Generally speaking, there are three broad areas of initiative involved here. There’s development of the clinically integrated network; development of the partnership with physicians; and then the development of care management techniques, including the patient-centered medical home [PCMH]. And I would tell you that the early research I’m seeing on the patient-centered medical home is extremely positive. The data we’re seeing is showing about a 7 to 8 percent drop in costs. Three sources: Geisinger [Health System, Danville, Pa.] has done an analysis, and by the way, they’re one of our members, and an early adopter of the PCMH concept. A second source is [Seattle-based] Group Health Cooperative; and the third I’ve seen is Cigna’s experience in employing PCPs [primary care physicians] in the Phoenix area. They’ve developed 23 patient-centered medical homes in Phoenix, and their experience is the same.

I was on a panel in Phoenix with a medical director for the Cigna program; this was at an Arizona chapter meeting last year of the ACHE [American College of Healthcare Executives].

How do you get the physicians to integrate with you when in most markets there has been a history of mutual mistrust?

First, it’s all about trust-building. And my father used to say, you build trust by doing what you’ll say you’ll do. Second, physicians are thinking through their options for the future. And one of the things we do for organizations is, we do a little talk for them; we call it “level-setting.” And when you see the facts, most people agree that the current system of healthcare in the United States is not economically sustainable. And I do a lot of physician retreat work where they bring me in, and when you start with that premise, then what are the options? I try to point out to people that the options that make the most sense are the ones in which we change the payment system in the U.S. from paying for more volume to paying for value.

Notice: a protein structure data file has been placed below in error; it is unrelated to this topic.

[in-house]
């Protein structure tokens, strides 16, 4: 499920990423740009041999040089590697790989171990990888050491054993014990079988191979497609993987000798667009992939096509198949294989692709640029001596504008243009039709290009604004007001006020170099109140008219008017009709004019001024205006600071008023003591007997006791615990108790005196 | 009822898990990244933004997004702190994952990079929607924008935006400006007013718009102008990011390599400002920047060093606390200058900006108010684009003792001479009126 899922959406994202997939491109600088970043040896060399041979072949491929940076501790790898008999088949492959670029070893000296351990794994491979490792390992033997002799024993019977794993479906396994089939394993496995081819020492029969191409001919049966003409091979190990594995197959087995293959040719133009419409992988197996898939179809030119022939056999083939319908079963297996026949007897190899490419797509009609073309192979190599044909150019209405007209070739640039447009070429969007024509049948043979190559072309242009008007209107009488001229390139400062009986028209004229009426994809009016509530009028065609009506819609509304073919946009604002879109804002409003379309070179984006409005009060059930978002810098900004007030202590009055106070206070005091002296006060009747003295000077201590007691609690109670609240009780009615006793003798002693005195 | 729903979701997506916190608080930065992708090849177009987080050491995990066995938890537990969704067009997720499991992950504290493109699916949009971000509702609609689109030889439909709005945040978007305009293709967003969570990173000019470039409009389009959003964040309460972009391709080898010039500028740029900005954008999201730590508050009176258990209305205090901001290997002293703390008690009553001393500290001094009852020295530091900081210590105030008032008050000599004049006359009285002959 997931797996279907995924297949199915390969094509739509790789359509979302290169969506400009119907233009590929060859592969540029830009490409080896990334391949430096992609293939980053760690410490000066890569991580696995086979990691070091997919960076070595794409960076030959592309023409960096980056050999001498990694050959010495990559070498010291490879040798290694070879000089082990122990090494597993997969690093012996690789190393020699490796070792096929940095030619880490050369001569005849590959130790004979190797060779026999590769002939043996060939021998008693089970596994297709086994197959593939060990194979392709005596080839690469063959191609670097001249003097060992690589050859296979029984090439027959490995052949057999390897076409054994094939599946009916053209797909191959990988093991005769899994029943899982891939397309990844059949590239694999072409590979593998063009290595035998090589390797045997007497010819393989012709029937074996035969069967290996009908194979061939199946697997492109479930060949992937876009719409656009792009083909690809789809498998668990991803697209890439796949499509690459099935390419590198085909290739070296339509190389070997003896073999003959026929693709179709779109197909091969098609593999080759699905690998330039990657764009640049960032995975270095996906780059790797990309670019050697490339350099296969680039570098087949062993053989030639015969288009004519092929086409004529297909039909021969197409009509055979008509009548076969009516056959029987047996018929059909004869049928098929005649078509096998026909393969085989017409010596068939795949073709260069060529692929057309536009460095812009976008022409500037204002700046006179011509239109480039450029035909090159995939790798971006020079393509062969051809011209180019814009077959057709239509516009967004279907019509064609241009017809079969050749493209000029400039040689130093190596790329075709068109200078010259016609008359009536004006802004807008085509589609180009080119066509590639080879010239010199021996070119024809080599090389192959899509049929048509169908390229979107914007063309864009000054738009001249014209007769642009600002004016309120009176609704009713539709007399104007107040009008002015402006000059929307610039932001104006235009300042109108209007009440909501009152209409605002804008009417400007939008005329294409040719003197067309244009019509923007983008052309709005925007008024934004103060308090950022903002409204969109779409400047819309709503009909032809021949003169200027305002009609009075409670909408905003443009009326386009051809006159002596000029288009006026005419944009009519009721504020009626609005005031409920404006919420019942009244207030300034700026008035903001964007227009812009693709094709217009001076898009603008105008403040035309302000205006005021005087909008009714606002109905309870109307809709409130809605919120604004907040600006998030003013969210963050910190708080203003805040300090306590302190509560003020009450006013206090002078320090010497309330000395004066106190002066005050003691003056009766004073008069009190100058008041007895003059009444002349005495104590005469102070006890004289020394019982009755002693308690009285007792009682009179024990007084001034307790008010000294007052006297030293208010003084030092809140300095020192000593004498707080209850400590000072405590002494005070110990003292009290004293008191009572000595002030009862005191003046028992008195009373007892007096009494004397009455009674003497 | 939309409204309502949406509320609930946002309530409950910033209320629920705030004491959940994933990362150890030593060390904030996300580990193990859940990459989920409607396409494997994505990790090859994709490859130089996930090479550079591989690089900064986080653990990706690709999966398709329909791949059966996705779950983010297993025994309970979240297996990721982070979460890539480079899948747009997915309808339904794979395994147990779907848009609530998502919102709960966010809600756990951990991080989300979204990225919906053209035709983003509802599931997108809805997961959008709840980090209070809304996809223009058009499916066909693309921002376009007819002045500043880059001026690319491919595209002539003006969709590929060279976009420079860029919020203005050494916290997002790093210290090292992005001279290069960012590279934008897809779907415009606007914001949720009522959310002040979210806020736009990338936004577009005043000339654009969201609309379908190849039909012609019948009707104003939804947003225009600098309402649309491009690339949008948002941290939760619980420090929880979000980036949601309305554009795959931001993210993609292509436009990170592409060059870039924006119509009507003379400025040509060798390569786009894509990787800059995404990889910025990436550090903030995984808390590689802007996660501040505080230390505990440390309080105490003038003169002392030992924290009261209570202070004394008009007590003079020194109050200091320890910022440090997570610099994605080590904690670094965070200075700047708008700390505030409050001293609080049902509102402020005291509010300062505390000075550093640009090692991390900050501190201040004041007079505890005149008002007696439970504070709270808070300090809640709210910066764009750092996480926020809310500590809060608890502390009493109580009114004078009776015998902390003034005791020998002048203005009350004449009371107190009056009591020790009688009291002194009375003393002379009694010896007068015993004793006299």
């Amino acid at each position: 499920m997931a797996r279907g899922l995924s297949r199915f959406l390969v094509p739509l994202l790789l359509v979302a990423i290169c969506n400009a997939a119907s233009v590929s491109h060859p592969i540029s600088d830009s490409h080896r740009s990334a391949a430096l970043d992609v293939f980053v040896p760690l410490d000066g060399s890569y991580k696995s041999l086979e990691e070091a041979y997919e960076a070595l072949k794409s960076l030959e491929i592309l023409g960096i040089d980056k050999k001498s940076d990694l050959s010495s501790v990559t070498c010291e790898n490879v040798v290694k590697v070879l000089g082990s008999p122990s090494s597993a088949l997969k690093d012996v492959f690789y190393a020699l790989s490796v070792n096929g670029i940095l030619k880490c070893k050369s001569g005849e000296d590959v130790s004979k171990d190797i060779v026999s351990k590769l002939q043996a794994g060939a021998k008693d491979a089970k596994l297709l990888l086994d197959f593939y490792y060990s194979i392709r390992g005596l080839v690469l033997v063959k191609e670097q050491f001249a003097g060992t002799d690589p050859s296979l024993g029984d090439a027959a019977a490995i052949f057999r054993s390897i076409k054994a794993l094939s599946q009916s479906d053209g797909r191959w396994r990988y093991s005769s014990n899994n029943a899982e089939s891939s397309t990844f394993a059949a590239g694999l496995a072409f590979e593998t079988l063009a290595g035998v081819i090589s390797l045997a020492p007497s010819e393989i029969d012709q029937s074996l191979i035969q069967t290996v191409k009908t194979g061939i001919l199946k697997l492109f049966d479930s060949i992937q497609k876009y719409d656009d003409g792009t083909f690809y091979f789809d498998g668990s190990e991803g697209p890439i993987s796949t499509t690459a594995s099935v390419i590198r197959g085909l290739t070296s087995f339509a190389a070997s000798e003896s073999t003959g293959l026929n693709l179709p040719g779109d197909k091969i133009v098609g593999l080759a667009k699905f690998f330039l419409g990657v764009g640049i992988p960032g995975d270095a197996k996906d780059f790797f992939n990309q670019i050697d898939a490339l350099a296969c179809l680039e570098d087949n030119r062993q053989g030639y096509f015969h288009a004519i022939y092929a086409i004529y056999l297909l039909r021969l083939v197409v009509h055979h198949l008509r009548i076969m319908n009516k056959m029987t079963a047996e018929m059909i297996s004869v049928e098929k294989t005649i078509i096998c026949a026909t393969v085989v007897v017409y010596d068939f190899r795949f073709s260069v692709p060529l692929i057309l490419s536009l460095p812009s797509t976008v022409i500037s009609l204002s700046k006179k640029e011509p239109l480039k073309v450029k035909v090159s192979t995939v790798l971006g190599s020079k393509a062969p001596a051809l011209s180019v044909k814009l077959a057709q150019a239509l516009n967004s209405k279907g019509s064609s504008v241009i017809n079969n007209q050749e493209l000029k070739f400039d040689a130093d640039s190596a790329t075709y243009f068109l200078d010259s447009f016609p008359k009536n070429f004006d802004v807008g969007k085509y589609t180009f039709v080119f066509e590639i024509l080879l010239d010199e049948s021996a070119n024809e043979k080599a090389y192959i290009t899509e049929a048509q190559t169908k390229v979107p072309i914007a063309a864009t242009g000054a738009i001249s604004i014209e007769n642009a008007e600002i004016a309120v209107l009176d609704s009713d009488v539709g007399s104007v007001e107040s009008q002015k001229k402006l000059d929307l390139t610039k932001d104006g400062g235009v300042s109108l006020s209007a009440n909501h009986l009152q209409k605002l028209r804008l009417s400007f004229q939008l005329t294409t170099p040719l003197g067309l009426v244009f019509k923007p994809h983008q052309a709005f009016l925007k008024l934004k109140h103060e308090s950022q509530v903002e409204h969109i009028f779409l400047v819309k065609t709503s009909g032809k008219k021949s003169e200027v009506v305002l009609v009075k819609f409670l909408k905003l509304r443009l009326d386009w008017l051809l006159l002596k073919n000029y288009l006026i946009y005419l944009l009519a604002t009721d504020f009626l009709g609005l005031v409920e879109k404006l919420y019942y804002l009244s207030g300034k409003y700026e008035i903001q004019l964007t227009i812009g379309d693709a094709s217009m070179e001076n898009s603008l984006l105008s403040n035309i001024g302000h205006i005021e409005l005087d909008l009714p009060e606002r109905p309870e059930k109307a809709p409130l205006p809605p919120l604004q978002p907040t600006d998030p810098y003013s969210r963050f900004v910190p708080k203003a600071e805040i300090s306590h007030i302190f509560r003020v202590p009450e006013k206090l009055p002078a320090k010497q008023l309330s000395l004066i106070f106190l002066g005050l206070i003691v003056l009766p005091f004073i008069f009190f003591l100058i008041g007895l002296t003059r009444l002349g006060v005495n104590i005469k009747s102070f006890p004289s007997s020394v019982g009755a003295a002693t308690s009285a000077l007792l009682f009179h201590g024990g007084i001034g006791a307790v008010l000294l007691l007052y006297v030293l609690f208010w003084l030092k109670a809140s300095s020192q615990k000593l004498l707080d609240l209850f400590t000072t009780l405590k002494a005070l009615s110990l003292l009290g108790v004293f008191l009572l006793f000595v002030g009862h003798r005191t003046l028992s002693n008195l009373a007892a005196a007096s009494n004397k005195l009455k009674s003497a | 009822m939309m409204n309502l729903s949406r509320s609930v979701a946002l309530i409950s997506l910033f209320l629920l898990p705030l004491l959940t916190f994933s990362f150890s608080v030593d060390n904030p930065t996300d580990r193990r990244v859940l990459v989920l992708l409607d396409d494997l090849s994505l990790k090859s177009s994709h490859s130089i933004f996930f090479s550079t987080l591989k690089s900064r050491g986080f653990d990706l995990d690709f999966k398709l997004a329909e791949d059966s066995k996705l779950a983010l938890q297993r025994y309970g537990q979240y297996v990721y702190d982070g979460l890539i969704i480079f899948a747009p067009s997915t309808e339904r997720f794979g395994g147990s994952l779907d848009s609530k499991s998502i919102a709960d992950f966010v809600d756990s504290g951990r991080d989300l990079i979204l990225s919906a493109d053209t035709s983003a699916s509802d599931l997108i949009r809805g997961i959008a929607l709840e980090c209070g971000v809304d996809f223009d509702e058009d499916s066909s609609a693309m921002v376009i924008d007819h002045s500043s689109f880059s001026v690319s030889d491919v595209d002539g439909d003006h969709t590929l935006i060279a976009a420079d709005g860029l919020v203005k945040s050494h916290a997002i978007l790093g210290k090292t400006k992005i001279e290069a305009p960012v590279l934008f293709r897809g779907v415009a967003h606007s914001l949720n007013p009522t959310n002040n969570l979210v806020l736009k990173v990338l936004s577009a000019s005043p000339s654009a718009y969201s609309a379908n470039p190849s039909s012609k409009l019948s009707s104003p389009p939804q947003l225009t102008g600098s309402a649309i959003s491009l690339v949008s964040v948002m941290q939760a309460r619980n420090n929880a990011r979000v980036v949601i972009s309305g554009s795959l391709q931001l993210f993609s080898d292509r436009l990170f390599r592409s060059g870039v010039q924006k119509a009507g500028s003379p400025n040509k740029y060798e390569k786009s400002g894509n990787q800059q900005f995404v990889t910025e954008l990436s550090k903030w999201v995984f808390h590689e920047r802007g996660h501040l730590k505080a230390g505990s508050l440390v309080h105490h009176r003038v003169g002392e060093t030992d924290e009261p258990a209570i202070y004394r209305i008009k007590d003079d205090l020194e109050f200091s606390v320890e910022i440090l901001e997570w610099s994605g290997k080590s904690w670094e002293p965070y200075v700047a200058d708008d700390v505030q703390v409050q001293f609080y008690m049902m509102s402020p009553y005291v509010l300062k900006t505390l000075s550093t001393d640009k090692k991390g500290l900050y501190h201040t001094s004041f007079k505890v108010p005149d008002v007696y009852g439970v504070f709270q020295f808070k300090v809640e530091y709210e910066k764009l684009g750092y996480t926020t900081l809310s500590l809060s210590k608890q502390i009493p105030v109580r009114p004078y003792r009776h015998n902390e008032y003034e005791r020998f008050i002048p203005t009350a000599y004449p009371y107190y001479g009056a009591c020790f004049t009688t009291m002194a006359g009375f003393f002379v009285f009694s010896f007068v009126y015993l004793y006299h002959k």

And what does that mean? It means you won’t get paid more to do more to people, but you’ll be paid for improving their health, like using HEDIS measures [from the Healthcare Effectiveness Data and Information Set, sponsored by the Washington, D.C.-based National Committee for Quality Assurance, or NCQA] to improve outcomes; and you’ll get paid for doing this in the most economical way.

So we’re talking here about episodes of payment. And in order for things to move forward, changes in the payment method have to occur simultaneously with changes in organization. So we point out to leaders of member organizations that there’s a natural shift to shared savings and per-capita payments, along with changes in organization. To share a comment, one of the leaders of CMS [the federal Centers for Medicare and Medicaid Services] with whom I’ve had a personal friendship for a long time, said to me, ‘Joe, we’re just really blessed to have organizations like Banner Health and Fairview to help lead the change.’ And I think we’re blessed to have 32 organizations step up; those are two. I’ve worked with Texas Health Resources, Banner, Fairview, and Presbyterian, I’ve worked with those four of the 32.

What do those organizations do right?

First, I’d start with their vision and leadership. They recognize that the  current system is not sustainable; they recognize that they can lead their organizations forward in this way. Second, they get a plan together to decide how to do this, and I just gave you three elements that are important—building a clinically integrated system, establishing hospital-physician alignment, and developing care management and PCMH concepts. In addition, there’s payment system change; and there’s the development of the electronic patient record. Finally, the fifth element in what these organizations do right is that they have visionary leadership. Those are things those organizations are doing well. For example, Fairview has brought in 120 care managers; those guys are very serious about care management.

And that care management needs to be clinician-led, correct? 

At Premier, we have six core values, and one is that [development work] has to be physician-led and professionally managed.

How would you articulate this need to be clinician-led?